MIC is to issue an MIC Notice specifying areas where radio stations for wireless access systems using frequencies between 4,900 MHz through 5,000 MHz bands can be established. Upon issuance of the MIC Notice, starting from December 1, 2005, those who obtained registration from the MIC Minister are allowed to establish radio stations within the areas (Kanto, Tokai and Kinki areas) specified by the MIC Notice.
   
 

Outline
The time limit for the use of frequencies between 4,900 MHz through 5,000 MHz with existing fixed communications systems in the areas under the jurisdiction of the Kanto, Tokai and Kinki Bureaus of Telecommunications is the end of November 2005. Since it will become possible, in conjunction with this time limit, to establish wireless access systems in these areas starting December 1, 2005, each Bureau of telecommunications will start to accept applications for the registration of radio stations using wireless access systems in the 4,900 MHz to 5,000 MHz frequency band from December 1, 2005.

Concerning the notice for the establishment areas
MIC is planning to publish a notice on website (http://www.soumu.go.jp/menu_news/s-news/2005/051129_1.html#b1), concerning the areas where it will be possible to establish radio stations using wireless access systems in the frequency band between 4,900 MHz through 5,000 MHz in the Kanto, Tokai and Kinki areas.

Fig. 1 Outline of Registration System


Fig. 2 State of use of frequencies in the 5 GHz band


Fig.3 Usage images for 5 GHz wireless access systems



MIC National Council for Promotion of Terrestrial Digital Broadcasting
—Roadmap to Construct Relay Stations for Terrestrial Digital TV Broadcasting


In December 2003, terrestrial digital TV broadcasting services were launched in the three metropolitan areas (Kanto, Chukyo and Kinki areas). As of December 1, 2005, terrestrial digital TV broadcasting services have expanded steadily, now covering prefectural seats of six prefectures in the Tohoku region as well as Tochigi and Gunma Prefectures. MIC has been receiving requests from citizens and TV viewers concerning detailed schedules for the launch of services by each broadcaster. In response to such requests, from the viewpoint of facilitating the transition from analog broadcasting to digital, a time schedule for launching terrestrial digital TV broadcasting services on a nationwide basis needed clarification.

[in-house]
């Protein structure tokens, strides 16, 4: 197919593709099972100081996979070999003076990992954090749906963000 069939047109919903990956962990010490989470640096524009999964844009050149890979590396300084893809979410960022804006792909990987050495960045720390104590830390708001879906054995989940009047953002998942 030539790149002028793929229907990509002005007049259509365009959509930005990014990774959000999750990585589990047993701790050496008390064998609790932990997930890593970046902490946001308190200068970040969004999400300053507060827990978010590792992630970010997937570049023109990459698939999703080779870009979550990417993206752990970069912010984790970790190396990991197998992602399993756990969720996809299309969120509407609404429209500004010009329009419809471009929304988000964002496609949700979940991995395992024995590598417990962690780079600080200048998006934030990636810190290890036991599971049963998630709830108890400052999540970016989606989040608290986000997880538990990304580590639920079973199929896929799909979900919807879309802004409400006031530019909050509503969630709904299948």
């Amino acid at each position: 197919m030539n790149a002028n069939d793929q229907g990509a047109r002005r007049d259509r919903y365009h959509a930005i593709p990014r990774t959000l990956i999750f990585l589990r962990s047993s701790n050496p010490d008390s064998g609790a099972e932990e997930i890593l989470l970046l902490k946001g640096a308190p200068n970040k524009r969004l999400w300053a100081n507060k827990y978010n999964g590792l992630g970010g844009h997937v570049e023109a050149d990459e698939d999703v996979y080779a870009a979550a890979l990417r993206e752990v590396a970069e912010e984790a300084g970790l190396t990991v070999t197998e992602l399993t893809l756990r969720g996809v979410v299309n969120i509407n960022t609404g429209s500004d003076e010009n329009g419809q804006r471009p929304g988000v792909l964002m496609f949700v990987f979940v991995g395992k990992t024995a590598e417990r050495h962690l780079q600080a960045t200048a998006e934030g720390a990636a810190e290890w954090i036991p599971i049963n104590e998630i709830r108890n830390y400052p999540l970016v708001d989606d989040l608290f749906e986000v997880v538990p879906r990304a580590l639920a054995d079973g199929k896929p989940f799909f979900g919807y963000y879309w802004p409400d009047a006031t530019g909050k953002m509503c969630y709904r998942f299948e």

To this end, in cooperation with National Council for Promotion of Terrestrial Digital Broadcasting and each Regional Council for Promotion of Terrestrial Digital Broadcasting, MIC decided to release a ''roadmap on areas to be covered by terrestrial digital TV broadcasting services,'' outlining 1) a list of relay stations for each service area and broadcaster (names of relay stations and time schedule for opening the relay stations), and 2) service areas of certain broadcasters that have launched digital broadcasting ahead of the rest of the broadcasters.

However, since these areas will be changed due to complicated factors, MIC will issue revised editions according to such changes. MIC will, toward smooth and full-scale completion of the digital transition in 2011, make efforts to provide TV viewers with the necessary information.

.

Results of FY2004 Survey on Price Variances of Telecommunications Services between Japan and Foreign Countries

MIC has been conducting a survey each fiscal year on price variances of telecommunications services between Japan and foreign countries in order to grasp adequately the situation regarding pricing of telecommunications services.
MIC has compiled and is now announcing the results of the FY2004 survey.
Cities surveyed
MIC has compared prices for i) Internet access services, ii) domestic telephone services, iii) cellular telephone services, iv) international telephone services, and v) leased circuit services in Tokyo, New York, London, Paris, Dusseldorf and Geneva on a basis of the Telegraphic Transfer Selling (TTS) Rate as of March 31, 2005.

Survey period